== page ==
diagonal cutters and bending the S with pliers. But, that’s
a crude way to go compared to Eldi’s solution.
Update on finding a tool that can
create the bend: The wonderful wheel resource Wheel Fanatyk now offers
Spoke Repair Pliers. Also, ace mechanic Roger at PacTour
told me about a tool for lawnmower throttle cables that can do this.
It should be available at lawn-care stores.
Shimano Pro-Set HG Bicycle Chain Cutter
Almost Too Nice to Use
This photo depicts my prize bicycle chain tool just
about life size. Put your hand up to the photo and you can imagine
using it. The handles are rosewood and wonderfully smooth. You might
not think it would make a difference when working on grimy links,
but I swear it makes the job easier. It’s not so much the quality
of the wood perhaps, but the size of the handles. A nice detail is
a small screw on the bottom of the handle that when removed, reveals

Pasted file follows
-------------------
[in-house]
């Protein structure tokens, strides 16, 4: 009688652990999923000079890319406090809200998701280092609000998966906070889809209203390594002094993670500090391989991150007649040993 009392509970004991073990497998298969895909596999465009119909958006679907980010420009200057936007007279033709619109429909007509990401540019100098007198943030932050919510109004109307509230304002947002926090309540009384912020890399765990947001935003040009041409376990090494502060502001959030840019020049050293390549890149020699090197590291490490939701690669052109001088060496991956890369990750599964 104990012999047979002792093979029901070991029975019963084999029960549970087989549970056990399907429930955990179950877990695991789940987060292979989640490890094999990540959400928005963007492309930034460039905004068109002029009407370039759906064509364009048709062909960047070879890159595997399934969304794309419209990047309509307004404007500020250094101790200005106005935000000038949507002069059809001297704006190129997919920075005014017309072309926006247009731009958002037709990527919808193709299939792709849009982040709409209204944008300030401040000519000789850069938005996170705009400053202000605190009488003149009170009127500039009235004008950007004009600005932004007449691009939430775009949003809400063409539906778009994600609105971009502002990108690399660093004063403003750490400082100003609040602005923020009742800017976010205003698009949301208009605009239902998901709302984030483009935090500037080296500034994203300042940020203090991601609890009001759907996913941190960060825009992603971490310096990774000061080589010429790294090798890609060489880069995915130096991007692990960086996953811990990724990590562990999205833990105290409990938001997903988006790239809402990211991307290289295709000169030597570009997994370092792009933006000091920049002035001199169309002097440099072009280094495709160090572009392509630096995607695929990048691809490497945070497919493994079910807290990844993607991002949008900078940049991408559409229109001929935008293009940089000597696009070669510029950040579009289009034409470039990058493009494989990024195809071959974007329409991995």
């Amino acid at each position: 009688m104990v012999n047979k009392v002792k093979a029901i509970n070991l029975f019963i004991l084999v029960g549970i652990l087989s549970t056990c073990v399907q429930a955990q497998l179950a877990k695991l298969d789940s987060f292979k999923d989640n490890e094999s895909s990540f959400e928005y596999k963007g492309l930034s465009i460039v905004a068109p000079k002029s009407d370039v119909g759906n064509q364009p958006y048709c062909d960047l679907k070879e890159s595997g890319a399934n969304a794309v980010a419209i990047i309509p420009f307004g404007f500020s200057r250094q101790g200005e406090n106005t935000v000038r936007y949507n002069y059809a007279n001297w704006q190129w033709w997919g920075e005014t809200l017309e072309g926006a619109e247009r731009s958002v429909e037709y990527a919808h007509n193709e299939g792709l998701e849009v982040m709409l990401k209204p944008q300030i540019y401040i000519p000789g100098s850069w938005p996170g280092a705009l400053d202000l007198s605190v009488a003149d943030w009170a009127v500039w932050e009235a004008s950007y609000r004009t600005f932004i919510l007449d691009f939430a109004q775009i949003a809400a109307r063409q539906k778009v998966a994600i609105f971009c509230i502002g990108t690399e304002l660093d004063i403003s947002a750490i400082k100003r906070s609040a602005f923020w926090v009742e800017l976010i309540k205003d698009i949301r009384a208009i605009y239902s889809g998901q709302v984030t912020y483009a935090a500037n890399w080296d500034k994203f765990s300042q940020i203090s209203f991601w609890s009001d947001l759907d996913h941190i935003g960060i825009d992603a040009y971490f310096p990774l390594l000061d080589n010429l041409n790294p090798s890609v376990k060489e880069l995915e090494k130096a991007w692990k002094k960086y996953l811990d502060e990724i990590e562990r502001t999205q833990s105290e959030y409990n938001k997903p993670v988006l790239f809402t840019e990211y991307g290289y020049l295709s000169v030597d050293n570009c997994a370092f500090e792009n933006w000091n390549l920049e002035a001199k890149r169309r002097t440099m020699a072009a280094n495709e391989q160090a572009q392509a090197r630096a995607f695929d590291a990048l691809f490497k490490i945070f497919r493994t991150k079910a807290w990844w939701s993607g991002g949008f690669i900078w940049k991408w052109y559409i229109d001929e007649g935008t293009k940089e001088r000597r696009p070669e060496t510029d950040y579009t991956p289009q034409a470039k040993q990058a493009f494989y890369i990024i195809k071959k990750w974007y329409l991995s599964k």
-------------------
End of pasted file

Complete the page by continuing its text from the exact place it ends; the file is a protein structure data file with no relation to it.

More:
two Hyperglide chain pins stored inside. The tool’s pin is easily
replaced too, of course.
I Earned It
I favor this fine chain tool (and I’ve got about
a half dozen different types) but it’s special for another reason:
the way I got it. It was gift from Shimano for working as a mechanic
on their neutral support team during the Mountain Bike World Championships
in 1995. Every time I pick up this beauty it reminds me of that great
week in Vail, Colorado.
This is an unusual and rare bicycle tool made by a
machinist in Southern California and sold in the early eighties to
bicycle shops who used it to convert Campagnolo Nuovo Record and Super
Record double cranksets into triples (the smallest chainring these
accept is 41-tooth; not very small).
The jig is held in place by the bottom bracket axle
and you can then accurately drill and tap 5 holes in the spider. Into
these holes you insert Avocet/Ofmega triple-conversion adapter bolts.